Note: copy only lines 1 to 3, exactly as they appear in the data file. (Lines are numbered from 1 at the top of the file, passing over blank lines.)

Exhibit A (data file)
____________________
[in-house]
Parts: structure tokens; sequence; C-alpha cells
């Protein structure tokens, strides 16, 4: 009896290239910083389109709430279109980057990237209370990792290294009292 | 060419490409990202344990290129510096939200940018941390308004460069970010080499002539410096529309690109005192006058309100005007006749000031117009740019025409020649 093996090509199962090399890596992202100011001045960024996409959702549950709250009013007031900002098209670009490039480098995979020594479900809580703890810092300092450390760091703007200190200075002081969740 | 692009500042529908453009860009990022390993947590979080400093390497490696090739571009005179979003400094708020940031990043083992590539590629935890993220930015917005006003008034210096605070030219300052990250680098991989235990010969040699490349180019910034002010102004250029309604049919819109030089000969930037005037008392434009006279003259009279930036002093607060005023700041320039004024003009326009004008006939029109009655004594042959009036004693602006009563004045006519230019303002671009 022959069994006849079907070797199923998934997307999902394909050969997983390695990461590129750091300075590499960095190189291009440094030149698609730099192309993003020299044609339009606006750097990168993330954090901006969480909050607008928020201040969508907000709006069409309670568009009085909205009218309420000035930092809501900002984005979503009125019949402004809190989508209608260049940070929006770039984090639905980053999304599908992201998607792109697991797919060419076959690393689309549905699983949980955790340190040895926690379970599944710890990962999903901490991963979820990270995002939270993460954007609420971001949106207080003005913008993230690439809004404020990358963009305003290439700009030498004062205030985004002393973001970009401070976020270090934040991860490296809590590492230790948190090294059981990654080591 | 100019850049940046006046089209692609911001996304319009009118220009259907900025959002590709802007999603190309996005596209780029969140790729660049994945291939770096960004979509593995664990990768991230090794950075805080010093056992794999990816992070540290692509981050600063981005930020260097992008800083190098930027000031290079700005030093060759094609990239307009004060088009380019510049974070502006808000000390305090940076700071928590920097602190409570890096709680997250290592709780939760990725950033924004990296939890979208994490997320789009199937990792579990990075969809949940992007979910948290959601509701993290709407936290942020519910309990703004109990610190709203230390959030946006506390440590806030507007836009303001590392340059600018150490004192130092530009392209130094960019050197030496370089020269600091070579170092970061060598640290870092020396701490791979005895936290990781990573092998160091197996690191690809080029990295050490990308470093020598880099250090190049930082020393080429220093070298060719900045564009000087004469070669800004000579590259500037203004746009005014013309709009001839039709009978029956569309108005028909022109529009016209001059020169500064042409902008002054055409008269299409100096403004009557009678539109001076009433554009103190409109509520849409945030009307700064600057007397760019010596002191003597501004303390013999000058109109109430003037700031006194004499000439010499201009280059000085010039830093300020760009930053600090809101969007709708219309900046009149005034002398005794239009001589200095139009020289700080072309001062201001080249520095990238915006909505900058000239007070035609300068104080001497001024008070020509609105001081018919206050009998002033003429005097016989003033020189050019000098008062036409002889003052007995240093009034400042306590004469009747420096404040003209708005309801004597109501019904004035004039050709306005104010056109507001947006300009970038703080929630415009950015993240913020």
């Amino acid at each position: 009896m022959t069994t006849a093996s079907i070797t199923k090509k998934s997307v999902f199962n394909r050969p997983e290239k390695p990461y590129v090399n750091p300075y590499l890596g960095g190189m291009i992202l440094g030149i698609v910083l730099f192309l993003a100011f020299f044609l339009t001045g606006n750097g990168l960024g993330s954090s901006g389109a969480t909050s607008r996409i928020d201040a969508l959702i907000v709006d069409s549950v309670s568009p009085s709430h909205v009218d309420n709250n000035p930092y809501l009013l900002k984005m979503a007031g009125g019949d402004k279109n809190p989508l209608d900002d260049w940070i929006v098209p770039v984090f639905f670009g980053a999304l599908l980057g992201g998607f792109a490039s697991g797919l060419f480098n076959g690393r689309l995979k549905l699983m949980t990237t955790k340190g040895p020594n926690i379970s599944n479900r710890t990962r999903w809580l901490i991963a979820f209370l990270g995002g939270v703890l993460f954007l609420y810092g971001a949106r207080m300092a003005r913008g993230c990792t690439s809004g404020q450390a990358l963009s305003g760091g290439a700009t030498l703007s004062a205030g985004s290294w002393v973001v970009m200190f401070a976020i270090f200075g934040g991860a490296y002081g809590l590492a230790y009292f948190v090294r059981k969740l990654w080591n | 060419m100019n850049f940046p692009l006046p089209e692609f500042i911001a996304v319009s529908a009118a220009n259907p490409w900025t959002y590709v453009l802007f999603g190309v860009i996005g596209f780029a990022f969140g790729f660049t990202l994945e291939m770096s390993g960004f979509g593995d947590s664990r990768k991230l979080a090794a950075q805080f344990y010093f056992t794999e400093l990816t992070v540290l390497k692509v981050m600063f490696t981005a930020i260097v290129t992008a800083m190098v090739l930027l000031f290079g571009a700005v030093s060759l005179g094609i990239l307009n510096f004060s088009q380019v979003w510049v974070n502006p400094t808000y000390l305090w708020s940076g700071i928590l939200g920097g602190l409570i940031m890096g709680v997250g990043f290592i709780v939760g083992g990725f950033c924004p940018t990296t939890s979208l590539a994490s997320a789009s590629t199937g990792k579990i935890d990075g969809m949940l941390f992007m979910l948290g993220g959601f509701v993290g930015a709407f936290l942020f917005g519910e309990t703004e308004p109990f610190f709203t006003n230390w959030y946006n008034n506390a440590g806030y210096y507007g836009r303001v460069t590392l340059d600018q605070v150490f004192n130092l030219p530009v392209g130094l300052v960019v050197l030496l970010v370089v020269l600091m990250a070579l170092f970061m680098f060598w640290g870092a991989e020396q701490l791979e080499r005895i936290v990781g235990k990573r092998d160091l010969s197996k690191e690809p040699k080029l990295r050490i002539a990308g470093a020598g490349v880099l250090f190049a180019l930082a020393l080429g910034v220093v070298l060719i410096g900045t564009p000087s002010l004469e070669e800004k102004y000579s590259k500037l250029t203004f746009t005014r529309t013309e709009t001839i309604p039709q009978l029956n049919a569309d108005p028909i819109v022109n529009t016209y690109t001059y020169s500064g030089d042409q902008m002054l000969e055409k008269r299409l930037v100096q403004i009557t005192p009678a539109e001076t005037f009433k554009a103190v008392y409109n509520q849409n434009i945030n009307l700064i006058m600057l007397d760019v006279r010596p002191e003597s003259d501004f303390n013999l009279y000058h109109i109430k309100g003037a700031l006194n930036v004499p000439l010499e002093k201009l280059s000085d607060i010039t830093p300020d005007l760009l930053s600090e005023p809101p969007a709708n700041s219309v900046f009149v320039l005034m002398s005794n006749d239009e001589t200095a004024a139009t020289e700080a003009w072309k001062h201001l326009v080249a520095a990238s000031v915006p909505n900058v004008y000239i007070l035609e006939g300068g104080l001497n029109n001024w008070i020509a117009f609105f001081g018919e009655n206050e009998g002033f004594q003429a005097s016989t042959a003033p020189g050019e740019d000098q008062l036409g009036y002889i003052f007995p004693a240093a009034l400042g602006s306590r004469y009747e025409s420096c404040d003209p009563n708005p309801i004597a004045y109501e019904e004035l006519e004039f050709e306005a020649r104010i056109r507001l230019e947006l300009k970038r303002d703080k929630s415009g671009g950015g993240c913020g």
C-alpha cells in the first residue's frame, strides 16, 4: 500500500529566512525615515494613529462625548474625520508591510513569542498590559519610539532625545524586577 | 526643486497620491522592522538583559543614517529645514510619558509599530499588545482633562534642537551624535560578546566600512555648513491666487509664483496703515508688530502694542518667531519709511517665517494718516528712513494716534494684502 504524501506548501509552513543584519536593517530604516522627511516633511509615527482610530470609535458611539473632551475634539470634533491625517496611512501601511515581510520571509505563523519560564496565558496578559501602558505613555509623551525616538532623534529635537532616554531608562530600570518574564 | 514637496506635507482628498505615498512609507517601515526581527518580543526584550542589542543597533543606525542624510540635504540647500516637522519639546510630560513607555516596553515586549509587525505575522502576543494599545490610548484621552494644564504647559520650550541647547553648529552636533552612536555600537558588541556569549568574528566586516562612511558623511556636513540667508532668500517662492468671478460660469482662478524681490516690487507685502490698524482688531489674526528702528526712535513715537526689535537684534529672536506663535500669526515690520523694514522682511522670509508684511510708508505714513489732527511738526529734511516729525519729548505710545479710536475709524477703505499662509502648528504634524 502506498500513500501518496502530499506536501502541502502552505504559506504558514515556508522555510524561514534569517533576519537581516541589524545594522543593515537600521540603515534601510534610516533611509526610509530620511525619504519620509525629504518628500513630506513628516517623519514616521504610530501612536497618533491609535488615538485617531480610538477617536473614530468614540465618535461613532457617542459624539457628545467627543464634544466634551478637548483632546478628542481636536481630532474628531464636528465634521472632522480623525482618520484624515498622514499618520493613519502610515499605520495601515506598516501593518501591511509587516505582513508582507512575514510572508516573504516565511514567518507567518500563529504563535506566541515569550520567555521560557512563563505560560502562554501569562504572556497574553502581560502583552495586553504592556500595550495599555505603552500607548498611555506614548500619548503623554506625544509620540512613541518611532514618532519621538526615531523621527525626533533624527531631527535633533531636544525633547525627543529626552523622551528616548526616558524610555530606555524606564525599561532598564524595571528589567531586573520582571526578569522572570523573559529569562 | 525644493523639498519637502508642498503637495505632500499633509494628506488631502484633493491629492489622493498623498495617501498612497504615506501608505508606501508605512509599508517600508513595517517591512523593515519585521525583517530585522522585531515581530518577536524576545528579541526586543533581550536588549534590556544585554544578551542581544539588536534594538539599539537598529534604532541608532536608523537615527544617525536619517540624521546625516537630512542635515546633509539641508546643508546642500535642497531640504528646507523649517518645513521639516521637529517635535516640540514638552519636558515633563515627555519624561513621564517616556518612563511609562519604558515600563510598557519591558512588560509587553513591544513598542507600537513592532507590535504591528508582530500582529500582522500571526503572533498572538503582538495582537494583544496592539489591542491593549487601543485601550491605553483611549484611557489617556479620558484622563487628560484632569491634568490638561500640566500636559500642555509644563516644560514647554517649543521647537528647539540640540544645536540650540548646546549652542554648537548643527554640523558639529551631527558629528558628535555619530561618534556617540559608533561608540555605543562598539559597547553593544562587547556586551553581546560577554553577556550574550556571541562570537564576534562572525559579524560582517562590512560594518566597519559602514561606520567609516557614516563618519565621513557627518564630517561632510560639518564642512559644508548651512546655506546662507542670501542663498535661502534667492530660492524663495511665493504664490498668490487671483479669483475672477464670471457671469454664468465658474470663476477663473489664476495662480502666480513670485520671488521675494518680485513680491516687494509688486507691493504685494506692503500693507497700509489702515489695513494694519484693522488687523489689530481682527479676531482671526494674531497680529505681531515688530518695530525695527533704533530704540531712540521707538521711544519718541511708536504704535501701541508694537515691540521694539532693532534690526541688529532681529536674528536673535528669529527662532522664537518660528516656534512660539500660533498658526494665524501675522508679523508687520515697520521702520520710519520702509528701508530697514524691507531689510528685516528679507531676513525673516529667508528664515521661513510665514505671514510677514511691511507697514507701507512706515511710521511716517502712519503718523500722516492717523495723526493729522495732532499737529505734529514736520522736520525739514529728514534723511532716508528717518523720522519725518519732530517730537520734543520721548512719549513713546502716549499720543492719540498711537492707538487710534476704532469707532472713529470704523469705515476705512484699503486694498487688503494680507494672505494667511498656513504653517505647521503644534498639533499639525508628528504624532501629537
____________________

[in-house]
Parts: structure tokens; sequence; C-alpha cells
């Protein structure tokens, strides 16, 4: 009896290239910083389109709430279109980057990237209370990792290294009292 | 060419490409990202344990290129510096939200940018941390308004460069970010080499002539410096529309690109005192006058309100005007006749000031117009740019025409020649 093996090509199962090399890596992202100011001045960024996409959702549950709250009013007031900002098209670009490039480098995979020594479900809580703890810092300092450390760091703007200190200075002081969740 | 692009500042529908453009860009990022390993947590979080400093390497490696090739571009005179979003400094708020940031990043083992590539590629935890993220930015917005006003008034210096605070030219300052990250680098991989235990010969040699490349180019910034002010102004250029309604049919819109030089000969930037005037008392434009006279003259009279930036002093607060005023700041320039004024003009326009004008006939029109009655004594042959009036004693602006009563004045006519230019303002671009 022959069994006849079907070797199923998934997307999902394909050969997983390695990461590129750091300075590499960095190189291009440094030149698609730099192309993003020299044609339009606006750097990168993330954090901006969480909050607008928020201040969508907000709006069409309670568009009085909205009218309420000035930092809501900002984005979503009125019949402004809190989508209608260049940070929006770039984090639905980053999304599908992201998607792109697991797919060419076959690393689309549905699983949980955790340190040895926690379970599944710890990962999903901490991963979820990270995002939270993460954007609420971001949106207080003005913008993230690439809004404020990358963009305003290439700009030498004062205030985004002393973001970009401070976020270090934040991860490296809590590492230790948190090294059981990654080591 | 100019850049940046006046089209692609911001996304319009009118220009259907900025959002590709802007999603190309996005596209780029969140790729660049994945291939770096960004979509593995664990990768991230090794950075805080010093056992794999990816992070540290692509981050600063981005930020260097992008800083190098930027000031290079700005030093060759094609990239307009004060088009380019510049974070502006808000000390305090940076700071928590920097602190409570890096709680997250290592709780939760990725950033924004990296939890979208994490997320789009199937990792579990990075969809949940992007979910948290959601509701993290709407936290942020519910309990703004109990610190709203230390959030946006506390440590806030507007836009303001590392340059600018150490004192130092530009392209130094960019050197030496370089020269600091070579170092970061060598640290870092020396701490791979005895936290990781990573092998160091197996690191690809080029990295050490990308470093020598880099250090190049930082020393080429220093070298060719900045564009000087004469070669800004000579590259500037203004746009005014013309709009001839039709009978029956569309108005028909022109529009016209001059020169500064042409902008002054055409008269299409100096403004009557009678539109001076009433554009103190409109509520849409945030009307700064600057007397760019010596002191003597501004303390013999000058109109109430003037700031006194004499000439010499201009280059000085010039830093300020760009930053600090809101969007709708219309900046009149005034002398005794239009001589200095139009020289700080072309001062201001080249520095990238915006909505900058000239007070035609300068104080001497001024008070020509609105001081018919206050009998002033003429005097016989003033020189050019000098008062036409002889003052007995240093009034400042306590004469009747420096404040003209708005309801004597109501019904004035004039050709306005104010056109507001947006300009970038703080929630415009950015993240913020």